Saturday, December 10, 2011

Evolutionary Chemistry: from Darwinism to drugs

Most therapeutic drugs work by binding to proteins and interfering with their function. A key challenge for chemists working in the pharmaceutical industry is to discover new medicinal chemicals that fit important protein targets, rather like a key fits a lock. The traditional way to do this is to take a long hard look at the protein “lock” and then rationally design a chemical “key” that fits it. However, analogies with biological evolution have recently inspired an alternative approach: evolutionary chemistry.

Instead of attempting rational drug design, the evolutionary chemist simply generates a massive pool of variable DNA-like starting molecules (analogous to the variation that underlies biological natural selection). When these are then introduced to the target protein, only a small fraction of the molecules bind (the selection step). However, various chemical tricks then allow the chemist to amplify this population of molecules (the reproduction step). The amplified molecules are then used as the starting point for a subsequent round of selection and amplification. After several rounds of selection, the molecular mixture is greatly enriched for aptamers, molecules that bind tightly and specifically to the chosen target.

This evolutionary approach, called SELEX, has already led to the development of one useful drug, Pegaptanib (with the trade name Macugen), which has been licensed as a medicine to treat a common cause of blindness (age-related macular degeneration). But this is just the start: evolutionary chemistry is all set to deliver additional medically useful aptamers in the next few years that will target heart disease or cancer. For example, the US company Archemix has a developed lead aptamer, ARC1779, which acts as a potent, selective antagonist of von Willebrand Factor (vWF), with potential for use as an anticoagulant or antithrombotic agent ( It is currently undergoing evaluation in clinical trials in patients diagnosed with acute coronary syndrome undergoing percutaneous coronary intervention.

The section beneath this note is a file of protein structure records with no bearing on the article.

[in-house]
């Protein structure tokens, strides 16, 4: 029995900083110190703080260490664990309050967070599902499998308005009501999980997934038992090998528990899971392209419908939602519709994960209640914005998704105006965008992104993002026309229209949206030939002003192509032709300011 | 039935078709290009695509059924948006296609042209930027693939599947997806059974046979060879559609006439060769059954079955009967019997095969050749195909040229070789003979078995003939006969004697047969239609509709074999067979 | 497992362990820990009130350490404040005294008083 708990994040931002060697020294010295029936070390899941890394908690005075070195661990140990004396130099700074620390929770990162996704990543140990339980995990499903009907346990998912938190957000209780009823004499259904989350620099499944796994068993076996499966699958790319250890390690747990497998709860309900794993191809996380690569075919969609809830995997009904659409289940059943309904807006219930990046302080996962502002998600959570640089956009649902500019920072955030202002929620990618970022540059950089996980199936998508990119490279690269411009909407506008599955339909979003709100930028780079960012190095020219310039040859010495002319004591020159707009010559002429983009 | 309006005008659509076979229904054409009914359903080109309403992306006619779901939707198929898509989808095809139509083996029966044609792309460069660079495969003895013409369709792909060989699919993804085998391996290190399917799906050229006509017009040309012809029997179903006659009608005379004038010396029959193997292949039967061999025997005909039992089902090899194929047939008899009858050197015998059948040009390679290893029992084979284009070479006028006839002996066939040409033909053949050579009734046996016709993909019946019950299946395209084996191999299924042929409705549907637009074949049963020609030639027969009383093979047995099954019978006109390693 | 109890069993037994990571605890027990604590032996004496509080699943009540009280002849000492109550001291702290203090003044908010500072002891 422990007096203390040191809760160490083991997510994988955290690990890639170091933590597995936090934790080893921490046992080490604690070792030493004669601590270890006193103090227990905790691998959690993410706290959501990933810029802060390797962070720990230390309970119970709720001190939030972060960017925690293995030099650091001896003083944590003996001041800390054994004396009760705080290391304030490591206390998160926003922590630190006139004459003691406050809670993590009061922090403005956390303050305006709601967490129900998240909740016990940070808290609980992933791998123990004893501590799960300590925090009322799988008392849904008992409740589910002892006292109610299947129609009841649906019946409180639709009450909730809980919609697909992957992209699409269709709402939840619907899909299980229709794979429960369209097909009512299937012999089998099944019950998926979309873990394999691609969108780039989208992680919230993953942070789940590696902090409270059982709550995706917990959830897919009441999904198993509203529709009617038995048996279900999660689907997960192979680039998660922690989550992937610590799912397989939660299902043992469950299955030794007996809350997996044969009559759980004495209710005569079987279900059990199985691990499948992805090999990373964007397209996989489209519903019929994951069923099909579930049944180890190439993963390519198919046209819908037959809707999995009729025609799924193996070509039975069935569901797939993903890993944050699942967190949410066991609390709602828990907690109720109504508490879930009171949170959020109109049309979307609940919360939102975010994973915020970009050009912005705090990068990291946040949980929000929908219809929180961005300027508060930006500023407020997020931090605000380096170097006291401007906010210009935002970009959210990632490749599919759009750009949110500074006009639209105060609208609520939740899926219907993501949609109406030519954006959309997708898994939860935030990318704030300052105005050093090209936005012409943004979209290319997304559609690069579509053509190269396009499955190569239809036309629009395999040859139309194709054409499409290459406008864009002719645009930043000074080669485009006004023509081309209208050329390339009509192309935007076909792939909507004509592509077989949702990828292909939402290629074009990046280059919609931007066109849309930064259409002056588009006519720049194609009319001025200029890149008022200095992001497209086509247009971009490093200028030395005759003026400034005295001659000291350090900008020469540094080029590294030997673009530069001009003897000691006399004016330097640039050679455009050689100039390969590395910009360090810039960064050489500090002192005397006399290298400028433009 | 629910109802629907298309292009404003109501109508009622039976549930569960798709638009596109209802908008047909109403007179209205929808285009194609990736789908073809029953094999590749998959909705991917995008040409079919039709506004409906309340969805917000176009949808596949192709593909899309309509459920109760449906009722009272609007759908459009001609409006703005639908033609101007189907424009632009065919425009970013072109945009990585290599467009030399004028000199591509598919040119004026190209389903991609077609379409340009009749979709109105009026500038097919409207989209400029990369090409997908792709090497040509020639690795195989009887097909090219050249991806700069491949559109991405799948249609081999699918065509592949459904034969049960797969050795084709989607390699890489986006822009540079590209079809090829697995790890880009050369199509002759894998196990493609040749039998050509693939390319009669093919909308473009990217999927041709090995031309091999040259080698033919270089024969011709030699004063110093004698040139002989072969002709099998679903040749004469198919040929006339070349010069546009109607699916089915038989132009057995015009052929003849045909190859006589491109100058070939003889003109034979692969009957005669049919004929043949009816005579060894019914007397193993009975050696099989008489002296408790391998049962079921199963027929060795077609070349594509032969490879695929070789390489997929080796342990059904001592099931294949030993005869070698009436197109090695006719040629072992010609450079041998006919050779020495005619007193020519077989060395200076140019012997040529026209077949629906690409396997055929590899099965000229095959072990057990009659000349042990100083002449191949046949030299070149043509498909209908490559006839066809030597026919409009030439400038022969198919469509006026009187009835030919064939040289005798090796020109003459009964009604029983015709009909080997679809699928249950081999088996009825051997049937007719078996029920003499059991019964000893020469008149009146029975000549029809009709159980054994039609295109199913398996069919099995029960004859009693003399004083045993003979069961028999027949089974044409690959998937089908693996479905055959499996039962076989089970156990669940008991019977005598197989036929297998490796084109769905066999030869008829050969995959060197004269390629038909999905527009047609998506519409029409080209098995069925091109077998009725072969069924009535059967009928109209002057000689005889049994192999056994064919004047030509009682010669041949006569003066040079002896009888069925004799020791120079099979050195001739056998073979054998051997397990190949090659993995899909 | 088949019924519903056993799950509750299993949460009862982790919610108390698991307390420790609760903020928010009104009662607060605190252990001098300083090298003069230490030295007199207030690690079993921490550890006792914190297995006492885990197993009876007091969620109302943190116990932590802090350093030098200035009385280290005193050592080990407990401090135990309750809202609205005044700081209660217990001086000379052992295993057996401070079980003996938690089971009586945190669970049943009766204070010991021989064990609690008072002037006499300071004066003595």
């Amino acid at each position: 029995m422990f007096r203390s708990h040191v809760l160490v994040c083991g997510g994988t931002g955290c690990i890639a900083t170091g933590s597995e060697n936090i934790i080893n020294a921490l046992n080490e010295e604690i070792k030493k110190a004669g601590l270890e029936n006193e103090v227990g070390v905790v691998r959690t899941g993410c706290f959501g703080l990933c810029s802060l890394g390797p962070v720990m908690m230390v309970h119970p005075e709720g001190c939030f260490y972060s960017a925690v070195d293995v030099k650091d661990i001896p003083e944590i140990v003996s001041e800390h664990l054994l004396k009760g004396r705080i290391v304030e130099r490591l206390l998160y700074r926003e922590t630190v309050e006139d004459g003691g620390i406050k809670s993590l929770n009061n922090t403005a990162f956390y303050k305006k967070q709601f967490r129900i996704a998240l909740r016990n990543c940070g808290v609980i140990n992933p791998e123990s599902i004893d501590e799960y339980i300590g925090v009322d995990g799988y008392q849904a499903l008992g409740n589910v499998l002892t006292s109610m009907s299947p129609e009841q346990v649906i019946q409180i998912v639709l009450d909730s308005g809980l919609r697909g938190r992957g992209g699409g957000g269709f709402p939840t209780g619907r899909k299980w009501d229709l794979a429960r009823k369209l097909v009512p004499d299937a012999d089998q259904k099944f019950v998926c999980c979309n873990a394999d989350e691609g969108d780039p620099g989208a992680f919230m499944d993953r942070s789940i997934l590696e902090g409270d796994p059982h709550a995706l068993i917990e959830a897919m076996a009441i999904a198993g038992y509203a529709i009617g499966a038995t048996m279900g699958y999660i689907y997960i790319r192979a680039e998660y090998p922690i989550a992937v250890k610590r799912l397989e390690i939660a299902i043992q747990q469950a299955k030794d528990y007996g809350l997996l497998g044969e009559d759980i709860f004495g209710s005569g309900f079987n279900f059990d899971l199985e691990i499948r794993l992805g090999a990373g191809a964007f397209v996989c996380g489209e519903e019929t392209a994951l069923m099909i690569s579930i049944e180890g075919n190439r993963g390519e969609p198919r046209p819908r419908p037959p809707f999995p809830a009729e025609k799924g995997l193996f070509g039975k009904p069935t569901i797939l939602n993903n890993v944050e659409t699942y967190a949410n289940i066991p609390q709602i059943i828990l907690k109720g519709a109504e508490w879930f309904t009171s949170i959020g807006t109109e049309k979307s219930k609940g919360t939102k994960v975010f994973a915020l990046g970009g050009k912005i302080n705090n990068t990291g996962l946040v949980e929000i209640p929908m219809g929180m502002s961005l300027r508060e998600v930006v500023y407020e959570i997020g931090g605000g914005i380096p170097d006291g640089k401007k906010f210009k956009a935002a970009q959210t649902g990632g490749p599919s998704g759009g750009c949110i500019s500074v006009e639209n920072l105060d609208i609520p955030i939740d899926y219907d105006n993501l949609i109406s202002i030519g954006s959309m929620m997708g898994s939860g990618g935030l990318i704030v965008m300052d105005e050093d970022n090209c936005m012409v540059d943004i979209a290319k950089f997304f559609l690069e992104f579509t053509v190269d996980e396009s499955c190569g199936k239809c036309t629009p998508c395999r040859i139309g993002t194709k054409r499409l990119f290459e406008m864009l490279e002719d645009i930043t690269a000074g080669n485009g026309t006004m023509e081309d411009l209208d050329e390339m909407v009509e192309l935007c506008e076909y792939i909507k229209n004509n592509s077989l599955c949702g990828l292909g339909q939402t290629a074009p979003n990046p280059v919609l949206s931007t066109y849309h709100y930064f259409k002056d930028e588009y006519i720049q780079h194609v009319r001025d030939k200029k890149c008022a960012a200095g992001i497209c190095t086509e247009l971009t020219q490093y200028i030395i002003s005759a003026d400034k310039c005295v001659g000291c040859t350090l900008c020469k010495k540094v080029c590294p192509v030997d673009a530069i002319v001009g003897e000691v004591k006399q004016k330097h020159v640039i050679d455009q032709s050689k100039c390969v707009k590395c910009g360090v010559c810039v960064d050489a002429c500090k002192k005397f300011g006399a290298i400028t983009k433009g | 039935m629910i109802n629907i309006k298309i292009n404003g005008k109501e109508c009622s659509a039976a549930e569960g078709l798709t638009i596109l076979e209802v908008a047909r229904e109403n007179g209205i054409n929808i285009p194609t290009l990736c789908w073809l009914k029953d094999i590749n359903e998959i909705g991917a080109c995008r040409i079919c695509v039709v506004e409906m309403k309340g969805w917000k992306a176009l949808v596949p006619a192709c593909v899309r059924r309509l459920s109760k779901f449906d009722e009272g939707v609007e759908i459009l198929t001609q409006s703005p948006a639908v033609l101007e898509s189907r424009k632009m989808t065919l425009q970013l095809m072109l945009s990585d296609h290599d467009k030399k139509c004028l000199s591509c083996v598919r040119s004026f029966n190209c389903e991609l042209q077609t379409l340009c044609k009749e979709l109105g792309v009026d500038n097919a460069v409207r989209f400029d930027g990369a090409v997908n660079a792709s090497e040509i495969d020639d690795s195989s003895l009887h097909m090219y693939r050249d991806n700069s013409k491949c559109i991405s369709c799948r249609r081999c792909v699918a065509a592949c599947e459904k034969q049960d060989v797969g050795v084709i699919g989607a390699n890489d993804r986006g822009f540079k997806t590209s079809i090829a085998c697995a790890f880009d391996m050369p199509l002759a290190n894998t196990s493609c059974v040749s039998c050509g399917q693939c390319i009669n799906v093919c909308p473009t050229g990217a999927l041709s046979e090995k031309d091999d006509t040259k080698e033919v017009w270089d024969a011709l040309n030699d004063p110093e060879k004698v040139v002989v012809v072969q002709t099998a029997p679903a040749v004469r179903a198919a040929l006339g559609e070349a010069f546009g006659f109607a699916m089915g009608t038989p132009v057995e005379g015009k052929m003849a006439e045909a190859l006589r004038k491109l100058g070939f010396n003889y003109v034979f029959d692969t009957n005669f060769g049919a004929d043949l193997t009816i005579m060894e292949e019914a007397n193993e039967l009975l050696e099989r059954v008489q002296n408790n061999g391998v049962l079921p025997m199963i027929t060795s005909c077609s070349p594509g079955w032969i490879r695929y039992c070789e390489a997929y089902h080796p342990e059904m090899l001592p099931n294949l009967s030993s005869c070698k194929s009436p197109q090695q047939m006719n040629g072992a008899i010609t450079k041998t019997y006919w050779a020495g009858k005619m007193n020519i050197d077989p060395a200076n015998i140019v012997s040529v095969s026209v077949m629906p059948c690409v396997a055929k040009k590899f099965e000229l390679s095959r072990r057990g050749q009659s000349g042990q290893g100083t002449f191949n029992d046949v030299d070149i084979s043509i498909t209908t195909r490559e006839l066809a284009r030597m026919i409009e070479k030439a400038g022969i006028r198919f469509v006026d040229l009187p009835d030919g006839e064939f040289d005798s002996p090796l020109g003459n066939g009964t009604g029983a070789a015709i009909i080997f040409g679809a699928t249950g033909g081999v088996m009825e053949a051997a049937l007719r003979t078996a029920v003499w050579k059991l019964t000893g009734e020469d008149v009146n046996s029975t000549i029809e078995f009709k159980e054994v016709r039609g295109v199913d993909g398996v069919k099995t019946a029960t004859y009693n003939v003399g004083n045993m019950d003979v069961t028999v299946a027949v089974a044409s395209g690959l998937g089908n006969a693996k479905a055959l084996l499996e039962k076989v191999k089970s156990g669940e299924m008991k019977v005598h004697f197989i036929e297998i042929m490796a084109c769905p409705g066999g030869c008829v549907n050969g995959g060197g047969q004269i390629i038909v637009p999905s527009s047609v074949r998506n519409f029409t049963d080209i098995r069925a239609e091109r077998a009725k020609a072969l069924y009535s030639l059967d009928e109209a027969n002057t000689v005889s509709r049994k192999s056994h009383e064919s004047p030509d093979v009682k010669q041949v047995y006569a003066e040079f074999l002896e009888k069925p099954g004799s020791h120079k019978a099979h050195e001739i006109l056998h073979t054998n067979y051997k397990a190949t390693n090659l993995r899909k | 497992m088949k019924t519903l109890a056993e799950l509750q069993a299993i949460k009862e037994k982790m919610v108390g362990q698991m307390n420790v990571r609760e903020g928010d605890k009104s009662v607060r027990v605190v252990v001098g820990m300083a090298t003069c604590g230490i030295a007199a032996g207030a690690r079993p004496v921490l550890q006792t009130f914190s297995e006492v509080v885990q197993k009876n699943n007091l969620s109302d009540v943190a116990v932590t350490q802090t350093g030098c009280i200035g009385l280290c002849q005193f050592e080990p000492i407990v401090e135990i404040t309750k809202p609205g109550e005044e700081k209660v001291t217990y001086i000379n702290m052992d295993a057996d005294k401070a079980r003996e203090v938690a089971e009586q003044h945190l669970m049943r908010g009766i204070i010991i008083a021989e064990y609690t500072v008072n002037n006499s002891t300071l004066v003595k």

For an unusual attempt to communicate how SELEX works (albeit applied to discovering new diagnostics rather than drugs), take a look at this video of the winning entry in the Dance you PhD competition of 2010!